Review: An Elephant Never Forgets - Owen Duggan

AnElephantNeverForgets.jpgThis album is a couple years old, but Owen Duggan's sweet little album An Elephant Never Forgets has been digitally remixed and remastered and is casting a bigger distribution net. I've given it a couple spins recently and it hasn't changed my thoughts. The old version sounded just fine to me, so the remastering isn't a big deal, but if you're in the mood for nice little Raffi / Timmy Abell kids' CD, I stand fully behind my original review, reprinted below...


I would call Owen Duggan the "next Raffi," but the problem is, I already did that with someone else. And even if I no longer believed it (which I do), it would look pretty foolish of me to recant scant weeks later. So let me put it this way -- Owen Duggan is Raffi.

Or, to put it another way, Duggan's late 2005 debut album An Elephant Never Forgets is the album that Raffi could've recorded after The Corner Grocery Store, had he decided to continue mining the vein of classic kids' songs, folk songs, and other musical traditions instead of becoming increasingly concerned with ecology and children -- all Good Things, no doubt, but far from where Raffi started. But Duggan has the sweet voice (here's a man who needs to record "Puff the Magic Dragon") and talented backing musicians that makes Raffi's work so pleasant to listen to.

Duggan, a San Antonio-based music teacher, has put together a wonderful group of musicians to back up this collection of Duggan originals and classic tunes. The gentle humor of the album is evident in one of my favorite tracks, the zippy "The Ants," better known as "The Ants Go Marching." Duggan and his band gives the song an increasingly manic energy, which is released in a jazzy musical outro. I especially liked the brass work of Ron Wilkins throughout the album, but the whole set of jazz and folk musicians who back him up are top-notch. The music switches between gentle kids folk music (the Duggan original "The Elephant Song" and "I Got the Baby Blues"), covers of classics ("Tom Paxton's oft-recorded "The Marvelous Toy"), authentic folk music (the energetic fiddle tune "The Green Meadow"), and jazz (the Ellington/Strayhorn "Happy Go Lucky Local"). Duggan closes out the album with a couple lovely lullabies, which seems to be the standard for kids' albums nowadays. (Almost makes me nostalgic for the Raffi albums, which sometimes ended up an uptempo note.)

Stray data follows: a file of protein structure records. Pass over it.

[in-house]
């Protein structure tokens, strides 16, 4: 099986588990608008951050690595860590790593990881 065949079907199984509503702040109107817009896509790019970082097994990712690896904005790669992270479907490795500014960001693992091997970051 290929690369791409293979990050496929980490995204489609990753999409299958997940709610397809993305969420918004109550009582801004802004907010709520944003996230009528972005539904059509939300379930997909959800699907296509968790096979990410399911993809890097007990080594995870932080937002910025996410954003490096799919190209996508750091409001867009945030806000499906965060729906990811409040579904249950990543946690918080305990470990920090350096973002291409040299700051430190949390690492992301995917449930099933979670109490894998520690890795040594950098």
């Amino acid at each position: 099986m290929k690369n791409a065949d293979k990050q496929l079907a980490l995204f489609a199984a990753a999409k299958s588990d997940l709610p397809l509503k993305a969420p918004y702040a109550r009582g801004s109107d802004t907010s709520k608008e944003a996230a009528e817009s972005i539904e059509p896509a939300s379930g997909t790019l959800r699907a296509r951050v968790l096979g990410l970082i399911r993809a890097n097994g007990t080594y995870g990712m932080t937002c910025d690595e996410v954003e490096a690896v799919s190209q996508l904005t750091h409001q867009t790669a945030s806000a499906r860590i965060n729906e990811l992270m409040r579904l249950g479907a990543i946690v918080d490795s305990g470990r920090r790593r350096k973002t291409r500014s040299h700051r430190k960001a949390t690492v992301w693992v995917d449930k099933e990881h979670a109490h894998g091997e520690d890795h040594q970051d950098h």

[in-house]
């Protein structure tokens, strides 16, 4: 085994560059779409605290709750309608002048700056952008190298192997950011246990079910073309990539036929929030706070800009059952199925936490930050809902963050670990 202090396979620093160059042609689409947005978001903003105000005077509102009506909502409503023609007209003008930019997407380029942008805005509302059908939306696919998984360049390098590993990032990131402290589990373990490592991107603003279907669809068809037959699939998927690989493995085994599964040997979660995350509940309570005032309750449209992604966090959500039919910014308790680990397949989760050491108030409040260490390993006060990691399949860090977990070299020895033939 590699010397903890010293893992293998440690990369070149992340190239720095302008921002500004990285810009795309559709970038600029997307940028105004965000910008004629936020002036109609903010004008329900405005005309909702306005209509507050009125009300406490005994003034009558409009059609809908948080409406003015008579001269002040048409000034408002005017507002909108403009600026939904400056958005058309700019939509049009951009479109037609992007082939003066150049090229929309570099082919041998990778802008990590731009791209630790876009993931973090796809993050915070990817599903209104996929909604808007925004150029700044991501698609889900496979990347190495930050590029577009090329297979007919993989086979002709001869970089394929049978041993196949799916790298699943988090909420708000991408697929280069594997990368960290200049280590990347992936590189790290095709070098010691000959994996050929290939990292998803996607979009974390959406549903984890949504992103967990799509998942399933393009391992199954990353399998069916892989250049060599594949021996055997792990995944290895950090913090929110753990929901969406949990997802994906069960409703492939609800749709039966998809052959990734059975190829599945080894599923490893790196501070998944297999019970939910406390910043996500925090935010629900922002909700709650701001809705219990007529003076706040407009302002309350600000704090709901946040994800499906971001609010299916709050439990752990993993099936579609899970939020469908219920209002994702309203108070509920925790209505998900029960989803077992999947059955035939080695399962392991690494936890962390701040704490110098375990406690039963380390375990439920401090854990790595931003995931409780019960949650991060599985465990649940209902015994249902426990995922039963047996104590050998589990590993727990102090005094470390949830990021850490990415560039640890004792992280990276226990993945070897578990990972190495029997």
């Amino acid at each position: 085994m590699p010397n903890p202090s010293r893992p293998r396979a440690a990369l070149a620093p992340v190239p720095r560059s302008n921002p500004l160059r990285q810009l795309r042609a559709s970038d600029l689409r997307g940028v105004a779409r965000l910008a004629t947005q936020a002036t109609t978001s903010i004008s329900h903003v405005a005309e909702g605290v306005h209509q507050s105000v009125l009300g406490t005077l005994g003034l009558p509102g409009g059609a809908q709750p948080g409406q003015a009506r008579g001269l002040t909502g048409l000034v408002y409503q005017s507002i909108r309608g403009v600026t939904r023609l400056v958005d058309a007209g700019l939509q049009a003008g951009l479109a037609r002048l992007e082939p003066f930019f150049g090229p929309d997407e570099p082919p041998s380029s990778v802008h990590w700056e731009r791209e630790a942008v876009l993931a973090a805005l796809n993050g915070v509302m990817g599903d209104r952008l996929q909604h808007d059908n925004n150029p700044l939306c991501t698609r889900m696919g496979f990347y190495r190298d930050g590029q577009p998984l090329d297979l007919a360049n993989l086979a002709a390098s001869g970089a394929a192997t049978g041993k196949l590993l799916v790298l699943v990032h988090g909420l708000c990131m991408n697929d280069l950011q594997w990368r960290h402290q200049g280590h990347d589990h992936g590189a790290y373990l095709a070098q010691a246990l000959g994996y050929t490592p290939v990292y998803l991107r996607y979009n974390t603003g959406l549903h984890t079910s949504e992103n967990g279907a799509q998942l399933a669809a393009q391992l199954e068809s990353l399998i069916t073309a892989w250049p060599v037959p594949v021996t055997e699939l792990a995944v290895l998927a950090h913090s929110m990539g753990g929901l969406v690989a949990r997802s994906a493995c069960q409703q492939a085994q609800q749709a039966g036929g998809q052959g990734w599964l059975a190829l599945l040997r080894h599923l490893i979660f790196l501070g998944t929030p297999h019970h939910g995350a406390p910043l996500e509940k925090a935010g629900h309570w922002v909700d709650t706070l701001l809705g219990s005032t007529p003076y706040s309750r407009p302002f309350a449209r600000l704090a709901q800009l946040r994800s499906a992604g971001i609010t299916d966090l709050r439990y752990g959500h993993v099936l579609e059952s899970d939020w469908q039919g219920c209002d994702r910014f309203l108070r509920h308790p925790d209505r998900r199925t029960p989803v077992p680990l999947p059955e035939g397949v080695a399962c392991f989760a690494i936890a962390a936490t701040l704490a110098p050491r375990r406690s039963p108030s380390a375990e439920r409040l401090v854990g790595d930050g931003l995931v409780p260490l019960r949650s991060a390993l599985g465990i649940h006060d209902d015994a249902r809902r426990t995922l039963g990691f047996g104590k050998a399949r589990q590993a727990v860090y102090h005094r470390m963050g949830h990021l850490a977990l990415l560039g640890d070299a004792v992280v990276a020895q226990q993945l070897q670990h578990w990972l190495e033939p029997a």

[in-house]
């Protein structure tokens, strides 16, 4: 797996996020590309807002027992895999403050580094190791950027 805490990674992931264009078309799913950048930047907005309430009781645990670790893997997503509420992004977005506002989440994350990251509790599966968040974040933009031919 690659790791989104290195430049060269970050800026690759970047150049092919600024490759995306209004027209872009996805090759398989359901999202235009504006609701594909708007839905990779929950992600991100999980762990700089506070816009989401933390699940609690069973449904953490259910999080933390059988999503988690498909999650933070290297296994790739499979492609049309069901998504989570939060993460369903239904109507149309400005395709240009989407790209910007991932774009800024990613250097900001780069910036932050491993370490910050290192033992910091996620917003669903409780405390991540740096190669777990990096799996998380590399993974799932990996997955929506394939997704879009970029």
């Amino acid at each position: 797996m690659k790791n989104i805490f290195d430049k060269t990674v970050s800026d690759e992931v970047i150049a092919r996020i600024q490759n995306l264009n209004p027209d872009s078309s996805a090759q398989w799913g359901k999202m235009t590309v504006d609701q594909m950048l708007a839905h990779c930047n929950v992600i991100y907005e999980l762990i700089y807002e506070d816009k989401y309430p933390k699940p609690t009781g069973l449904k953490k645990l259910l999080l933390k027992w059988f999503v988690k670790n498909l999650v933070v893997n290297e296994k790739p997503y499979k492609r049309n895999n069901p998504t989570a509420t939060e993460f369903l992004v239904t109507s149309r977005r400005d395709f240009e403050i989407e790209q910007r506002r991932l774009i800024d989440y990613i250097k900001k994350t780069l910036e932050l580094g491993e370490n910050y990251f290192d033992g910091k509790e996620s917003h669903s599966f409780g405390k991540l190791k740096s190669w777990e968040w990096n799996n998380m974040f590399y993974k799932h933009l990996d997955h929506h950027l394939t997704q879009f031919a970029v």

This album is targeted right at kids ages 2 through 6. You can hear a couple full tracks here, hear samples here, and order the disk at Duggan's website or the standard Amazon/CDBaby/iTunes trio.

If Raffi makes your eyelid twitch erratically, I really can't recommend the disk to you. But if you have an appreciation for Raffi's work, and are looking for something else besides to play, An Elephant Never Forgets is a nice collection, a little jazzier, a little poppier than Raffi, and every bit as well done. Recommended.